I've read in a few places that Pandan is to Asia what Vanilla is to the Western world. Since I've never worked with Pandan in the kitchen before, I was a bit confused by this analogy and assumed that there was a less-than-mediocre, one-hit-wonder, wannabe rap artist by the name of "Pandan Ice" running around Asia.
Shay with a gauge and Pandan with a nine.
Turns out I was wrong. Which is a good thing. One Vanilla Ice is more than the world can stand.
Anyhoo, the Pandan/Vanilla comparison actually pertains to the wide use of Pandan in a variety of Southeast Asian dishes. Like vanilla pods, the long green leaves of the Pandan (AKA Screwpine) plant are very fragrant and aromatic. Also similar to vanilla, the unique aroma of pandan leaves is used to flavor many sweets. In the Philippines for example, Pandan is usually paired with coconut in desserts like Buko Pandan salad--a sweet mixture of pandan-perfumed milk, gelatin, and coconut.
However, it should also be noted that Pandan tastes nothing like vanilla. Some say that the aroma and flavor of Pandan is similar to that of coconuts--which is strange considering that the two ingredients are usually paired together. To me though, the flavor of Pandan is wholly unique but tastes kinda banana leafy, sorta grassy, a little bit nutty, and a lot like Jasmine rice--all at the same time. Despite my best efforts at pinning down a flavor description, the taste of Pandan is almost indescribable.
But don't let Pandan's uniqueness discourage you from using it your cooking. Even though it tastes and smells nothing like vanilla, I used some Pandan leaves in much the same way I would use vanilla pods. I steeped the leaves in some warm milk and cream to extract the wonderful Pandan fragrance and flavor--instead of plain ol' vanilla ice cream, I made Pandan ice cream.
To make my Pandan Ice Cream, I just followed David Lebovitz' Vanilla Ice Cream recipe and simply replaced vanilla with Pandan leaves. I took three pandan leaves and tied each leaf into a knot, and then threw the leaves into a pot of warm milk, cream, and sugar and let everything steep for half an hour. Tying the Pandan leaves into knots makes them easier to fish out of the liquid later--otherwise they'd just lay flat against the bottom of the pan.
After churning the ice cream, I sprinkled some Pinipig on the finished dish for some added texture and crunch. Pinipig is a Filipino ingredient that is also used in many desserts. Pinipig look a lot like Rice Krispies, except Pinipig are actually made from rice--glutinous rice that is pounded and sometimes toasted.
I actually first intended to make a Pandan/Pinipig Ice cream with the Pinipig mixed into the ice cream rather than just sprinkled on top. But this was a big mistake. When mixed into the ice cream, the Pinipig lost all of its crunch and actually became quite chewy after a day in the freezer. So it's best to just save the Pinipig for sprinklin' rather than mixin'.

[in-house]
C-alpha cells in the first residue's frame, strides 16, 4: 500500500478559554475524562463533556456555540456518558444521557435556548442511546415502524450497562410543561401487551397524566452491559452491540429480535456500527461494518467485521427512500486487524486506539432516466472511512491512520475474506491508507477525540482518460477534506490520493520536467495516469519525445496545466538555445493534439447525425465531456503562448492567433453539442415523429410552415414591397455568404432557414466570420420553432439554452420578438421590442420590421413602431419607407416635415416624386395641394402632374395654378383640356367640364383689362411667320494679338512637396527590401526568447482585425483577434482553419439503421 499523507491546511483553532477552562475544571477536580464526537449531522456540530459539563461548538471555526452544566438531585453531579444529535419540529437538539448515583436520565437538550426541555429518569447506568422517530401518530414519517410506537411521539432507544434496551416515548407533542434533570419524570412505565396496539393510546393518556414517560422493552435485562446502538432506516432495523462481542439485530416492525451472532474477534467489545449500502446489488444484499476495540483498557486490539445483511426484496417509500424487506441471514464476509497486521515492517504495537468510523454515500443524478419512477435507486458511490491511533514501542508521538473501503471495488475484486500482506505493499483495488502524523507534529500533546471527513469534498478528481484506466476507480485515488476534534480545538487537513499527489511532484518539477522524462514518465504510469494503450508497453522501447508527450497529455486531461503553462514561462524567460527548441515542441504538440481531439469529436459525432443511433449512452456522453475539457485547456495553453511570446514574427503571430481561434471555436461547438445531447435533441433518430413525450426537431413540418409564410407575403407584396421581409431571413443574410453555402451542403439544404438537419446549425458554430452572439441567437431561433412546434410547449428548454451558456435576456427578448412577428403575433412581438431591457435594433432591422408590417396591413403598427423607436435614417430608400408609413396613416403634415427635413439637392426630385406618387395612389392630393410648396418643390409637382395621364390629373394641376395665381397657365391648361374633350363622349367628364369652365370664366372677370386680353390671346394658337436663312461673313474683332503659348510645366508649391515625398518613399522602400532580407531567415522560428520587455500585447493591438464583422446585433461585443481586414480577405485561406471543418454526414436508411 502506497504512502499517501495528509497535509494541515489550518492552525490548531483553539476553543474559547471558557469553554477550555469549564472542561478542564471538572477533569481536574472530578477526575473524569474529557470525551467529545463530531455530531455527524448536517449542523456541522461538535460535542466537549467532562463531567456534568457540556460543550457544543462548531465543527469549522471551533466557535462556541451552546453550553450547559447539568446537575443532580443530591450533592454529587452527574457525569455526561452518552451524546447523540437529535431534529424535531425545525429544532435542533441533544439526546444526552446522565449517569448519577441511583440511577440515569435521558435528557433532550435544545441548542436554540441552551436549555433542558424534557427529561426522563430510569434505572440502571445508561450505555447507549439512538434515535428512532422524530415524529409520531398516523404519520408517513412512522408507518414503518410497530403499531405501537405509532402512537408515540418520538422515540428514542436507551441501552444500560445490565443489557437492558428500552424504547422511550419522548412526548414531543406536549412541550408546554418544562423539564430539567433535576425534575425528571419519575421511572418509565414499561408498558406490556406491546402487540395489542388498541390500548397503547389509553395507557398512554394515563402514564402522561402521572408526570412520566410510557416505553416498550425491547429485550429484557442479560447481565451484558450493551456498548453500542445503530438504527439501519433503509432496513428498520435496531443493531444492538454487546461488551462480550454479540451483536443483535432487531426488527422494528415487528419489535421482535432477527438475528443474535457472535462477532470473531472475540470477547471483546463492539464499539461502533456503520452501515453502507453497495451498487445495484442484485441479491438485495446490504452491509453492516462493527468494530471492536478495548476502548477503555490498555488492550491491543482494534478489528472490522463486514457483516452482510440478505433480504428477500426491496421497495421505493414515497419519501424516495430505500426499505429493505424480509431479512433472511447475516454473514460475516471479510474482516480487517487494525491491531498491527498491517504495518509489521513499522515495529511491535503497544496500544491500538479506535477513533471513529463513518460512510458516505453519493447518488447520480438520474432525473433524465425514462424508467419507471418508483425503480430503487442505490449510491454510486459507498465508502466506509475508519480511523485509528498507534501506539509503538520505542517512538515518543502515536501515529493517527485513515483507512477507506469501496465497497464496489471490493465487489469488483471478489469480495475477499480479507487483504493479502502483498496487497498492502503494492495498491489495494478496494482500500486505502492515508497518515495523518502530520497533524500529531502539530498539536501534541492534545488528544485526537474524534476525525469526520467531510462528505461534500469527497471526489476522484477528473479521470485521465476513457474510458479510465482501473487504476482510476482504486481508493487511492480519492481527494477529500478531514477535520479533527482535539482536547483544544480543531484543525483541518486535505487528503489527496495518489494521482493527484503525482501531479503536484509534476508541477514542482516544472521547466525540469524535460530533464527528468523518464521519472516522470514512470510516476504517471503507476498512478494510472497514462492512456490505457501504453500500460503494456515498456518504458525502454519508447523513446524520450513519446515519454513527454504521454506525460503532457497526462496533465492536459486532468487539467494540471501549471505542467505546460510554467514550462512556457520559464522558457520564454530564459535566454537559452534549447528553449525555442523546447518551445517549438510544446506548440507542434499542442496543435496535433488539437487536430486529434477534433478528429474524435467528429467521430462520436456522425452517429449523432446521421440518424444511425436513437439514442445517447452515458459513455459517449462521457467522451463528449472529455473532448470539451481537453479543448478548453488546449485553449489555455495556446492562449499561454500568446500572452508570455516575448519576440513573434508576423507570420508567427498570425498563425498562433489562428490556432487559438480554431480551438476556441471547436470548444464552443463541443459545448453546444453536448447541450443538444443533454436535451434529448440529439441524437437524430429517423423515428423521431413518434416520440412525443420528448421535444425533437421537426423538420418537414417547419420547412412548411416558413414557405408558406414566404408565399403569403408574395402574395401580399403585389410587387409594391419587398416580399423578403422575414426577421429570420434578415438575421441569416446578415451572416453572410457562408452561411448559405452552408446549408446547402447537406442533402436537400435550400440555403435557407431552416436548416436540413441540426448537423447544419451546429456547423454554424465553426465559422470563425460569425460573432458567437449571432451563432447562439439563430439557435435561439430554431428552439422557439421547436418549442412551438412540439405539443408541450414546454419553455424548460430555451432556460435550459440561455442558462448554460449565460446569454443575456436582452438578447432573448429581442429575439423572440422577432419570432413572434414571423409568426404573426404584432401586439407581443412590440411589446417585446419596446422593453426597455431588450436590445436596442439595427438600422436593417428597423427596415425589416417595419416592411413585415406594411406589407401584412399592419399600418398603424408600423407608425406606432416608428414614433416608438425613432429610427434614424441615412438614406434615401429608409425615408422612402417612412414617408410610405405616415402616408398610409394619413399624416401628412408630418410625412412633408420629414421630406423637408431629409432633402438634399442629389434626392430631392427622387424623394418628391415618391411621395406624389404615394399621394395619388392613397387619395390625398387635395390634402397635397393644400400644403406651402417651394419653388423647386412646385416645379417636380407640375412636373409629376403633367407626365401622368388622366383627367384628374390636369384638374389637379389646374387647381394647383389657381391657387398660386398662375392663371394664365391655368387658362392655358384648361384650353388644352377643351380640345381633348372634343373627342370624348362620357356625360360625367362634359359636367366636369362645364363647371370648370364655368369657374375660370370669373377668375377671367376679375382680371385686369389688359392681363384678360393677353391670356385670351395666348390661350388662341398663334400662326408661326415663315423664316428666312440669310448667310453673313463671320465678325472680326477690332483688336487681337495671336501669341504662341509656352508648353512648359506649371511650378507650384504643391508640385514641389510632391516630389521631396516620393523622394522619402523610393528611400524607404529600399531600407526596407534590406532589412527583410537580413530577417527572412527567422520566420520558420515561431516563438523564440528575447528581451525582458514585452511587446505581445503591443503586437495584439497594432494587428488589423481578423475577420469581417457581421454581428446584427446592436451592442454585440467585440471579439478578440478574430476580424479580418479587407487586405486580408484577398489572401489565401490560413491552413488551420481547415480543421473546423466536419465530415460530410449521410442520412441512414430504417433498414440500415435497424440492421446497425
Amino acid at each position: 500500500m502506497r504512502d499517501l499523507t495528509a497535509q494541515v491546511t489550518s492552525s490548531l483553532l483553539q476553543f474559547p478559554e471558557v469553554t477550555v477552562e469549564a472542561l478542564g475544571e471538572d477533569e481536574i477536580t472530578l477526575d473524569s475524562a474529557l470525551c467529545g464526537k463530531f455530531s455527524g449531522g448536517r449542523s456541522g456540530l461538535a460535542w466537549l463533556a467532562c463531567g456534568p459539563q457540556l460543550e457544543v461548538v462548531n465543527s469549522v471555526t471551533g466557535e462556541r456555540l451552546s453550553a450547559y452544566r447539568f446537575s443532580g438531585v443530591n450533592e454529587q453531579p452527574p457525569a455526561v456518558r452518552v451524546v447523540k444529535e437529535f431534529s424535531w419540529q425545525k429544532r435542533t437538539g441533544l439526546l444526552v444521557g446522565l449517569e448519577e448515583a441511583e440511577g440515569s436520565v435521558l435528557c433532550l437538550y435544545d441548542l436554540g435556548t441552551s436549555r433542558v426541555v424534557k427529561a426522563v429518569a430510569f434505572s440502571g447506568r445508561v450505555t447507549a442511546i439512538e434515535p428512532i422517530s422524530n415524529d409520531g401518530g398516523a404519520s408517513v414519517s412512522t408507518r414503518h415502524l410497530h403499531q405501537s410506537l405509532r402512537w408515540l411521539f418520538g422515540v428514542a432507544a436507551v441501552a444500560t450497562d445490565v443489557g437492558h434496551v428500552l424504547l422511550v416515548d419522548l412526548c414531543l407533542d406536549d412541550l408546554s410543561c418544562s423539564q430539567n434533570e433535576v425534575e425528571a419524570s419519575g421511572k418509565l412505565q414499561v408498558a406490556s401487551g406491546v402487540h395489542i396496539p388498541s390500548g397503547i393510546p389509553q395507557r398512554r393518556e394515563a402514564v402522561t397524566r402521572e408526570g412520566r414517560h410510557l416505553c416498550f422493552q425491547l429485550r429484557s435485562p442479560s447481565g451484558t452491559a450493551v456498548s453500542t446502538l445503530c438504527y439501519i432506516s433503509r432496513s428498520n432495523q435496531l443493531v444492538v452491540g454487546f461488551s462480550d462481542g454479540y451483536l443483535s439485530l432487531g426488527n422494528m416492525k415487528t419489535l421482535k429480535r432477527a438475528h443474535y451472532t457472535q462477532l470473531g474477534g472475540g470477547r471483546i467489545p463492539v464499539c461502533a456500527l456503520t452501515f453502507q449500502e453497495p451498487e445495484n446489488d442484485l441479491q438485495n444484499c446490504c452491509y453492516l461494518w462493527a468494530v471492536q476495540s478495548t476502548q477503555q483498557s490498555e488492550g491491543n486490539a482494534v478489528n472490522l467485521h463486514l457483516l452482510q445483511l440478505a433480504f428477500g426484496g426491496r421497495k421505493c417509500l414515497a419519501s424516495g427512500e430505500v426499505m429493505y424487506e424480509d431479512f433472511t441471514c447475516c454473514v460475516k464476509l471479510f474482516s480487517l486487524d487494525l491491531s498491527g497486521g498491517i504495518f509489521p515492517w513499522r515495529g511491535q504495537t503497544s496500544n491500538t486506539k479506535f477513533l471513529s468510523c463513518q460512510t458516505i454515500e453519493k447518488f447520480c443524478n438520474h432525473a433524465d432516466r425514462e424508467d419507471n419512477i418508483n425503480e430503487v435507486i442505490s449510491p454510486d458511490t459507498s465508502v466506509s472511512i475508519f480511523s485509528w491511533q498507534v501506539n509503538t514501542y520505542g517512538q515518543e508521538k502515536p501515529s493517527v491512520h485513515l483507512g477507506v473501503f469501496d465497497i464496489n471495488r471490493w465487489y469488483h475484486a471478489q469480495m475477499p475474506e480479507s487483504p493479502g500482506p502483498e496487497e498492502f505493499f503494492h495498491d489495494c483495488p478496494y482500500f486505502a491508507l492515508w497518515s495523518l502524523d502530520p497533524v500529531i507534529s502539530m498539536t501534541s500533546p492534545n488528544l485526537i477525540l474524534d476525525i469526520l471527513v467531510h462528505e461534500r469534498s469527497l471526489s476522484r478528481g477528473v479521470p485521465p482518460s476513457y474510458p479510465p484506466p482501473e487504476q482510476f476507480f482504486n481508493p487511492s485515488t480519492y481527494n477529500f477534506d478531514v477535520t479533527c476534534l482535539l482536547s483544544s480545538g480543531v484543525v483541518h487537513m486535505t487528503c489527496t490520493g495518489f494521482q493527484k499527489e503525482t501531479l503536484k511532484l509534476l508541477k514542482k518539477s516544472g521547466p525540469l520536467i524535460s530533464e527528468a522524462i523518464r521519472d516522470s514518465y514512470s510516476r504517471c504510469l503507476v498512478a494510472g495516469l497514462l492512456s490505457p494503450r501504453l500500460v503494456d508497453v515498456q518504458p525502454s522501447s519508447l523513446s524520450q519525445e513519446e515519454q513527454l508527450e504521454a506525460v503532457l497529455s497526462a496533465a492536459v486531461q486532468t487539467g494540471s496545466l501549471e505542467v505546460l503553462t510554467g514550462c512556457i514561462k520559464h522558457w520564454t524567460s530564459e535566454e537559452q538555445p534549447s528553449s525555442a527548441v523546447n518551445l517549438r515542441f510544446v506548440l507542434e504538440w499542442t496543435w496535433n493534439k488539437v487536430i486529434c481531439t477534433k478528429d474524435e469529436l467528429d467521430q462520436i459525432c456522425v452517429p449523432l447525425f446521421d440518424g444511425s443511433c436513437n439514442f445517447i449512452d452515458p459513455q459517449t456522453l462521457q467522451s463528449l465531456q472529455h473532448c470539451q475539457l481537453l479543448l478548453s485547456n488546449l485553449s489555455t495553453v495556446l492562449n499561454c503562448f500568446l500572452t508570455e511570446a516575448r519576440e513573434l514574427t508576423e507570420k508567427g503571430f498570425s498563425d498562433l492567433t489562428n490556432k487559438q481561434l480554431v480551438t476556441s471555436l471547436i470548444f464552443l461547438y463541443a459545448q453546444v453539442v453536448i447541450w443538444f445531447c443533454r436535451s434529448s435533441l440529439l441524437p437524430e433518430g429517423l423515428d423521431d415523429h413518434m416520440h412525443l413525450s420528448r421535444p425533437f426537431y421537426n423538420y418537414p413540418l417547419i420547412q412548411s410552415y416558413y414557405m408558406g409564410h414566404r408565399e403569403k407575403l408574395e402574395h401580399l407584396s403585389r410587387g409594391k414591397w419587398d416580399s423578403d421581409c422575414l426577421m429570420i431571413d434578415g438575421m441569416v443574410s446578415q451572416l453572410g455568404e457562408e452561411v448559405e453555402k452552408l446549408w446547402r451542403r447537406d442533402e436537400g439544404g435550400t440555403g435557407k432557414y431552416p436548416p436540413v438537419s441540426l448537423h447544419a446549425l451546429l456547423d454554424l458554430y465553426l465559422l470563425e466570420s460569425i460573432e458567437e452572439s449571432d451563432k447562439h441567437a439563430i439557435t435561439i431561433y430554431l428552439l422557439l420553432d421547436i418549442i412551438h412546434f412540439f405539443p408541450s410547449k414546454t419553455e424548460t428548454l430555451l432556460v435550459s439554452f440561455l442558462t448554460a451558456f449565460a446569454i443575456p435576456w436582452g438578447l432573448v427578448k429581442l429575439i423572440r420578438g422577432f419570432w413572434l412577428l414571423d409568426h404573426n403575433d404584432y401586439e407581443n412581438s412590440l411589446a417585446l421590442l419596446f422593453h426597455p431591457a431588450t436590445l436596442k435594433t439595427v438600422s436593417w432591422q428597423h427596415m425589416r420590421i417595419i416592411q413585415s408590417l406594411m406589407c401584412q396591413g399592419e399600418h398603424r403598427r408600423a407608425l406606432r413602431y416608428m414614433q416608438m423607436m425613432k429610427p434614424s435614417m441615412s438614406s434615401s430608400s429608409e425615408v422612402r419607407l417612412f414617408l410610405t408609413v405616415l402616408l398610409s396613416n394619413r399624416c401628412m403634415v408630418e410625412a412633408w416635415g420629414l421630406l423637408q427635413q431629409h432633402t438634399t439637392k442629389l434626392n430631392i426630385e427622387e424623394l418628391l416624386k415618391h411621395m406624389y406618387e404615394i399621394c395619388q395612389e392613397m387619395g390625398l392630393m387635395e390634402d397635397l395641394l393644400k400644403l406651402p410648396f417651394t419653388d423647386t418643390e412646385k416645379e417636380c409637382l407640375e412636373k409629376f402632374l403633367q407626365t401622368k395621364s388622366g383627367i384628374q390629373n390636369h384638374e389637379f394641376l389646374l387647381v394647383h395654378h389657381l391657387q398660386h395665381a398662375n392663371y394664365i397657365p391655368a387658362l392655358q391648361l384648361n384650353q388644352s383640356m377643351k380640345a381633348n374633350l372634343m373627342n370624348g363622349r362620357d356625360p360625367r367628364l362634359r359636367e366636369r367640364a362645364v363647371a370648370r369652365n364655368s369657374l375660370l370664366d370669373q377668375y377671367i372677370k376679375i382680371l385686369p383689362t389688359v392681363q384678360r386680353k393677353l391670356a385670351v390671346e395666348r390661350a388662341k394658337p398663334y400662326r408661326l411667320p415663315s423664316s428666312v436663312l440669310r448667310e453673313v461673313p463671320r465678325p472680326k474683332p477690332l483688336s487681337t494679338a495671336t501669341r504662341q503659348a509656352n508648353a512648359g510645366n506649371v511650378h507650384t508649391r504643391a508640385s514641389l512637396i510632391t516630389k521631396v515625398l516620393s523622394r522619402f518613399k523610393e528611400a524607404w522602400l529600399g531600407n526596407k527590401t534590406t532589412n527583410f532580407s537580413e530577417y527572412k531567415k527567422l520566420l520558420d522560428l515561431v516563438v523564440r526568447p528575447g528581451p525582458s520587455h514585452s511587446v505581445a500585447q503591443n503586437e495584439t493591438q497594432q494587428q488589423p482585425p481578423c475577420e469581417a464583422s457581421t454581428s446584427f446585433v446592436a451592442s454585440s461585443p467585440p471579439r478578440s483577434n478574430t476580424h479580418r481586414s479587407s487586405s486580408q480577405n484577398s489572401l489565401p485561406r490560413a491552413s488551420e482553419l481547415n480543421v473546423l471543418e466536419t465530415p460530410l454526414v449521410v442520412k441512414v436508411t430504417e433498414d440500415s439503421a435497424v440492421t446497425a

The finished Pandan ice cream was nicely perfumed with the scent of Pandan leaf, but the taste wasn't too overpowering. And because Pandan is the only flavoring in this dish, it's easier to concentrate on its mysterious essence and to try and figure out exactly what it tastes like.
The Pandan Ice Cream recipe I provide below is fairly straightforward, but I do have some other Pandan experiments in the pipe, so stay tuned for those true believers! In the meantime, you should be down with O.P.P.:
O.P.P. (Other People's Pandan):
- Babette has a great use for Pandan in Rice over at Not Just Another Blog.
- Pat at The Asian Grandmothers Cookbook makes a Spicy Ginger Tea with Pandan Syrup
- Oggi of I Can Do That! has recipes for Puto Pandan, Buco, Pandan, and Sago, Buco-Pandan Chiffon Cake, and Pandan Wrapped Chicken.
Pandan Ice Cream
Makes about 1 Quart
1 cup whole milk
2 cups heavy cream
3/4 cup sugar
Pinch of salt
3 Pandan leaves, each tied into a knot (Pandan leaves can be found frozen at Asian markets)
6 large egg yolks
Combine the milk, heavy cream, sugar, salt, and pandan leaves in a medium saucepan. Heat the cream mixture over medium heat until it just begins to simmer, then cover and remove from heat. Allow the mixture to steep at room temperature for 30 minutes.
In a large mixing bowl, beat the egg yolks until they lighten in color. Temper the eggs by slowly adding the warm cream mixture to the eggs, one ladle at a time, and whisking continuously. When about a third of the cream mixture has been added to the eggs, pour the warmed egg mixture back into the saucepan with the rest of the cream. Continue to cook and whisk over medium-high heat until the mixture reaches 170 degrees Fahrenheit on an instant-read thermometer. If you don’t have an instant-read thermometer, cook the mixture until it thickens slightly and coats the back of a spoon. (You can test for doneness by running your finger across the coated spoon. If your finger leaves a trail on the spoon, then the custard is done. If the trail flows back together, continue to cook the custard until it thickens some more.)
Pour the warmed custard into a large bowl through a fine mesh sieve (this strains out any cooked and scrambled eggy bits). Retrieve the pandan leaves from the sieve and place back into the custard. Place the bowl of custard into an ice bath and stir the custard until cool. When the custard is cool, cover and place in the refrigerator overnight to thoroughly chill.
The next day, remove and discard the pandan leaves from the custard. Pour the cold custard mixture into an ice cream maker and process according to the manufacturer’s directions.
Sprinkle individual servings with pinipig if desired.